Morsi and The Brothers: My Role in Their Rise and Fall
I voted for Morsi. I later ‘repented’. But I initially did vote for Morsi.
During the presidential elections of 2012in Egypt, my friends and I made bets on who would be the 2 runner-ups and while most people put their money onMoussa and Fotouh, I had, next to my name, Morsi and Shafik. At the time, my friends said that this was such a bleak scenario that could never happen and that I was being too pessimistic. When my bet turned out to be right on the mark, my friends then asked me, who they should vote for and I told them (along with many of my family members, except my dear husband who boycotted the run-off) to vote for Morsi.
I was apprehensive about voting for Morsi, but I still did. I was apprehensive because I know the Brothers, both professionally and personally. But I decided to vote for Morsi because I felt that the people of Egypt, should get to know the “people of God”; i.e. The Muslim Brothers & their affiliates.
For years, Egyptians lived with the notion that the Brothers were treated unfairly by successive regimes since the group came to existence in 1928. Poorer, less educated Egyptians always referred to the Brothers as “the people of God” and believed that if they ruled Egypt, it would be a better place. Under Mubarak, the Brothers opposed his government’s economic policies, labeled them “unjust to the needy”, and provided services to the poor. They supported the Palestinian cause and opposed the peace treaty with Israel, and cursed America and called it “the devil”. All of this, along with their association with religion and pious looks, made them “the people of God”, in the eyes of laymen. And “the people of God”, as one Egyptian told me while we stood in that long voting queue in May 2012, “would NEVER repeat the mistakes of Mubarak or SCAF“.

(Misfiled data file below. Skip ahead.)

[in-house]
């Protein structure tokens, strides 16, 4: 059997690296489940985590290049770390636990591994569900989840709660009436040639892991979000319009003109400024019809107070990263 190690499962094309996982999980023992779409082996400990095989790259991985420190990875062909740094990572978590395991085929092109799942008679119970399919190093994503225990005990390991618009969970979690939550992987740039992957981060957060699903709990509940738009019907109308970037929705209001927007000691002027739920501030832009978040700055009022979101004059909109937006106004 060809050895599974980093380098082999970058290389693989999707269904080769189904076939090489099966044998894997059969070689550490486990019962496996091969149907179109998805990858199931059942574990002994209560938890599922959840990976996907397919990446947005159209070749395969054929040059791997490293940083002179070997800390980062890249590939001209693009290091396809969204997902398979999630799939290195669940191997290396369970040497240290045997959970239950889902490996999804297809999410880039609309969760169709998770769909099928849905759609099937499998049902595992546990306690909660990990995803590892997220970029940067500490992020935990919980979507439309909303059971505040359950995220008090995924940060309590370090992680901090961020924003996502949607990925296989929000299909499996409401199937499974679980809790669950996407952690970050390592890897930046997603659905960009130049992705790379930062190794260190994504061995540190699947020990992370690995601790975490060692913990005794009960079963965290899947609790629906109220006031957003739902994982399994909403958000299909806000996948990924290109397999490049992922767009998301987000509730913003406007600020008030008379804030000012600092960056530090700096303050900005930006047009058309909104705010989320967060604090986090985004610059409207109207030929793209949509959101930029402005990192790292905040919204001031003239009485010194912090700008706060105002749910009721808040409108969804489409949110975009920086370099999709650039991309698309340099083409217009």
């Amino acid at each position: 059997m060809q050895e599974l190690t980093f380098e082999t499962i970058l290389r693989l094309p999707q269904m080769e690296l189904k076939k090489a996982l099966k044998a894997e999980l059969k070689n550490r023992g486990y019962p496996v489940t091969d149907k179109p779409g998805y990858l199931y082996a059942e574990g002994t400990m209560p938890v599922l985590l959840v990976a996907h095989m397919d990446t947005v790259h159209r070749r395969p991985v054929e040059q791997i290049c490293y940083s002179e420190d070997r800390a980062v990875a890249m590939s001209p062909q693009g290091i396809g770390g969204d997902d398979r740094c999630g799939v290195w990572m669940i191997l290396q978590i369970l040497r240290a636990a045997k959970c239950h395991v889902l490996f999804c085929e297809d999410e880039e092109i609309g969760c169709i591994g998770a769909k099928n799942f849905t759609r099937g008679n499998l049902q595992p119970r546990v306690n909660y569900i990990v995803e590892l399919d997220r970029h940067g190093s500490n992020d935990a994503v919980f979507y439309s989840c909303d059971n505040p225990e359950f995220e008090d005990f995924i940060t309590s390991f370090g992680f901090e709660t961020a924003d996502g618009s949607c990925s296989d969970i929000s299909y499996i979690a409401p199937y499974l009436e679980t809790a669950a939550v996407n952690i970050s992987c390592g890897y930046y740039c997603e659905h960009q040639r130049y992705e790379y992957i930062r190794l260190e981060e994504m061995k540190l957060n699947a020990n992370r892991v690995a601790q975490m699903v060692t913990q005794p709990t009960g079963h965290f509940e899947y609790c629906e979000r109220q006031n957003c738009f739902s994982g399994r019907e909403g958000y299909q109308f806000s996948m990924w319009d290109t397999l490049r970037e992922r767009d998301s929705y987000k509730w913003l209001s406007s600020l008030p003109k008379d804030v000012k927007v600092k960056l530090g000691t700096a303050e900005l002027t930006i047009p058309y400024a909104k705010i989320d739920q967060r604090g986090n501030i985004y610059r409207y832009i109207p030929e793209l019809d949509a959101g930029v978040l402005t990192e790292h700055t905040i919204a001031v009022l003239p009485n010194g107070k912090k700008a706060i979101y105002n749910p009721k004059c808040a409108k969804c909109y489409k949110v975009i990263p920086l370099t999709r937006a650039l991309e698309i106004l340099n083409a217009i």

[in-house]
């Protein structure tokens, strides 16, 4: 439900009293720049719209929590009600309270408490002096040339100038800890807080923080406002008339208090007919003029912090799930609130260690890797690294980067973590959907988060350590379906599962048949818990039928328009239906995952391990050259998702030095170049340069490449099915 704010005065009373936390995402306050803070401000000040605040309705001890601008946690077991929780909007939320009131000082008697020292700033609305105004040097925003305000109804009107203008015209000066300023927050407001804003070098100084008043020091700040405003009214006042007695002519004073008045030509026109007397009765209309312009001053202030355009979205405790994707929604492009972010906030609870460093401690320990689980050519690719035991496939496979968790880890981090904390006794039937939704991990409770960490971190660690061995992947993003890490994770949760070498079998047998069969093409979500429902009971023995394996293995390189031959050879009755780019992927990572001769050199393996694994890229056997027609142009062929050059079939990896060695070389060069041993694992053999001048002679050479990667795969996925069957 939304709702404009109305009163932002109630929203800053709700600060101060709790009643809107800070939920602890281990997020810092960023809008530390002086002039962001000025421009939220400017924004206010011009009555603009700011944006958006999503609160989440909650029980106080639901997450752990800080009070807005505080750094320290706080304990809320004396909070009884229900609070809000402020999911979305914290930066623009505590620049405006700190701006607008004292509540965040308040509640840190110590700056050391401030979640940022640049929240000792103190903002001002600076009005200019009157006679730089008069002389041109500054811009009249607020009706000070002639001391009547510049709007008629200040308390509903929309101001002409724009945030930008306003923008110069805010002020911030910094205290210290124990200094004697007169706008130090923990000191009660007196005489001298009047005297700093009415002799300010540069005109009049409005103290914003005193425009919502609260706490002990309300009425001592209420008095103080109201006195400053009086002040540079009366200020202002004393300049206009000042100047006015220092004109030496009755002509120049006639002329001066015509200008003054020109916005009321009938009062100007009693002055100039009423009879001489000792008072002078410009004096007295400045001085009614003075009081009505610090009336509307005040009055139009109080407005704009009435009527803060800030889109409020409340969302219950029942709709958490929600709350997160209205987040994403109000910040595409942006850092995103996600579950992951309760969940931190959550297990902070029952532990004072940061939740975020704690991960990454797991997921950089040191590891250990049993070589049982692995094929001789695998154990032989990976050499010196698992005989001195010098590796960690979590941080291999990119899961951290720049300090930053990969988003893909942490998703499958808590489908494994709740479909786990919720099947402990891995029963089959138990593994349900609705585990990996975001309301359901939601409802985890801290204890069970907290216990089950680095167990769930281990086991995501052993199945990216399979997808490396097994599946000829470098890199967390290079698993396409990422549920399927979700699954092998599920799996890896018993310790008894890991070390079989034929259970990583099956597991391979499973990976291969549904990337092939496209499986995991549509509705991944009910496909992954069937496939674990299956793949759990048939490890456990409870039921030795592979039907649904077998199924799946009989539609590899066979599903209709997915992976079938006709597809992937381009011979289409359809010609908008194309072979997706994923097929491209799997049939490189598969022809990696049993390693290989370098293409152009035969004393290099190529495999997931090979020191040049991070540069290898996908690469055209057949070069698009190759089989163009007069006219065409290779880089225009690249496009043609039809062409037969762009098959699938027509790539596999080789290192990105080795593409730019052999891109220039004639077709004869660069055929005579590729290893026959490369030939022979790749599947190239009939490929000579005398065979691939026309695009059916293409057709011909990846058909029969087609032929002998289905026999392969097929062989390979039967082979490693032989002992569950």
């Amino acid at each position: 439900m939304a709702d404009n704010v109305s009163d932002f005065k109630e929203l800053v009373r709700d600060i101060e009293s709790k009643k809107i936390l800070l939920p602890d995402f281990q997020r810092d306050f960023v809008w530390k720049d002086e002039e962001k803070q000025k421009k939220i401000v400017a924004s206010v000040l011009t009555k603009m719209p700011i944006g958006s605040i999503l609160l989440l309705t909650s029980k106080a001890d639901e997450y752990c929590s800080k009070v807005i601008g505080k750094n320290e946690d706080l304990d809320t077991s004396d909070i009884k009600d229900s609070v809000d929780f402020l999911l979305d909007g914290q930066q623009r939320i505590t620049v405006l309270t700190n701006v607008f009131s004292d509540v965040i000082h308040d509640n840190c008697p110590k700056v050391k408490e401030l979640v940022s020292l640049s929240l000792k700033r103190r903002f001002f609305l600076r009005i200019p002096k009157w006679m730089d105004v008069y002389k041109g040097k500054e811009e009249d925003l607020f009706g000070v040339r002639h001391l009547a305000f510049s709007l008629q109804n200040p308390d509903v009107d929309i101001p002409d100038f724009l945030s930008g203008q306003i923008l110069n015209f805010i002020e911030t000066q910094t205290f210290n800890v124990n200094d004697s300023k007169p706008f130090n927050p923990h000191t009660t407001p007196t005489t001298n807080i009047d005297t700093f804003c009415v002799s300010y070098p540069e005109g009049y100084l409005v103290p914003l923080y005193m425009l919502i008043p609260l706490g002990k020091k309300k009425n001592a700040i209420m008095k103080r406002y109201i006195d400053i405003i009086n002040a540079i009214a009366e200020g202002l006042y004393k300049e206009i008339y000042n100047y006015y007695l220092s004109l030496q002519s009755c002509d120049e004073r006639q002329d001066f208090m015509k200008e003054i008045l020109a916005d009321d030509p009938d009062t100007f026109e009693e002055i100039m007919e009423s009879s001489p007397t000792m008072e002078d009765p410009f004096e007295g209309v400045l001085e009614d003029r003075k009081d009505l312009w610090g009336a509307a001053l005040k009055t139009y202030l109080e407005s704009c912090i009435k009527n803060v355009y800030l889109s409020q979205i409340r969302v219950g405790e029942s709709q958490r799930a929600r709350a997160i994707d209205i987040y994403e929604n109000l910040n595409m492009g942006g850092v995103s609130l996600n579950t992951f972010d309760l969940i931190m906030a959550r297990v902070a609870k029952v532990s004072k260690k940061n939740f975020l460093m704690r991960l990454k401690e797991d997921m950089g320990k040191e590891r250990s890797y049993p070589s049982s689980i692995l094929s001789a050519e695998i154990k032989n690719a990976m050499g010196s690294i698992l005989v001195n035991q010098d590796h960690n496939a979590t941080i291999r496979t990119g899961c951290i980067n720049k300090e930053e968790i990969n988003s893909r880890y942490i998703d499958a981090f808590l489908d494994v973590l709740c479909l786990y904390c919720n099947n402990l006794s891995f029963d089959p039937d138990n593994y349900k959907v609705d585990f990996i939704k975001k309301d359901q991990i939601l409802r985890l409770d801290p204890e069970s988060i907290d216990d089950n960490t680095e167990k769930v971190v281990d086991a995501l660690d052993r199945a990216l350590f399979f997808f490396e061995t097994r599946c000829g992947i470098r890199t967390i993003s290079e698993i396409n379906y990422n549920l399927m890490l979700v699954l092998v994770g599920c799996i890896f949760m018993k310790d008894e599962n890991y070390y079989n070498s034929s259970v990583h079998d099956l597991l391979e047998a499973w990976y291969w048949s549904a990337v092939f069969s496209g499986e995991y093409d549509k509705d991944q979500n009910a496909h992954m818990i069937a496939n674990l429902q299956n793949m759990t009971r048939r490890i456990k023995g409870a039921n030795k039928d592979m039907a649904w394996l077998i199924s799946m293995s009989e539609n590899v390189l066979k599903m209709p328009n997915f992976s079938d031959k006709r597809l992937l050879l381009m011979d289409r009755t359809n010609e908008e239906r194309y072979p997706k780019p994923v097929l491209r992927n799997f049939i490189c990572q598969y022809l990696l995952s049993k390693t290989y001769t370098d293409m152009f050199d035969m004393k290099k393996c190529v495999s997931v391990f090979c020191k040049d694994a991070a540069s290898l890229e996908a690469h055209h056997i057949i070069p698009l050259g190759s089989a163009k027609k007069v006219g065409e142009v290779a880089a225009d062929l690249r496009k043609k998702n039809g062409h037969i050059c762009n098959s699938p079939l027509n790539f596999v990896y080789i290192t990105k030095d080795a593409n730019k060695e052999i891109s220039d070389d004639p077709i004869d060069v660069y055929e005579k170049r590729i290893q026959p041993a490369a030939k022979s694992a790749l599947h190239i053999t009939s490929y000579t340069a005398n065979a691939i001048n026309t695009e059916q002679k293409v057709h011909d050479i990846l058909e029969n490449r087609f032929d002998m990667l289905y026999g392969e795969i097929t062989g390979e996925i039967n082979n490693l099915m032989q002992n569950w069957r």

But once in power, the Brothers proved to be worse than Mubarak. They acted like a child who grew up in a home riddled with domestic violence. For years, that child watched his father (Mubarak & predecessors), abuse his mother (people of Egypt) and beat her up. The child hated his father and vowed that when he grows up, has a family and becomes a father himself, he will never do what the man he hated did. But having never seen anything better or different, he grew up, had a family and turned into a worse version of his father. So much so, that by February 2013, you could hear Egyptians asking each other at cafés, in the metro station and even in business meetings “Has the armed forces given up on the country? Will they let the MB carry on, simply because the army got all the privileges it asked for in the MB constitution? Are they not going to rescue Egypt?”. Many families relocated to Western or GCC countries, thru immigration, asylum or business visas, and more were thinking of doing the same. Others, less fortunate, longed for “Mubarak’s days”, as they silently despaired about an uncertain future.
During the spring of 2013, if you went to any ministry or government office, employees there were quick to voice their grievances about the president and “his people and clan“. They would tell you immediately how an MB member who knows nothing about this ministry or how it works was parachuted into it, as an “advisor to the minister”, while many senior, competent and well-versed-on-the-job employees where sent to remote locations to get rid of.
If you went to a government office and asked to meet with the MB advisor, the resentful body language and facial expressions of everyone from the doorman to the office manager, was a clear indication of what laymen now thought of the “people of God”.
I remember a janitor saying: “Mubarak’s men were corrupt, but they kept it classy, and they looked after us. MBs are not just corrupt, they are also greedy and unclassy. They give religion a bad name.”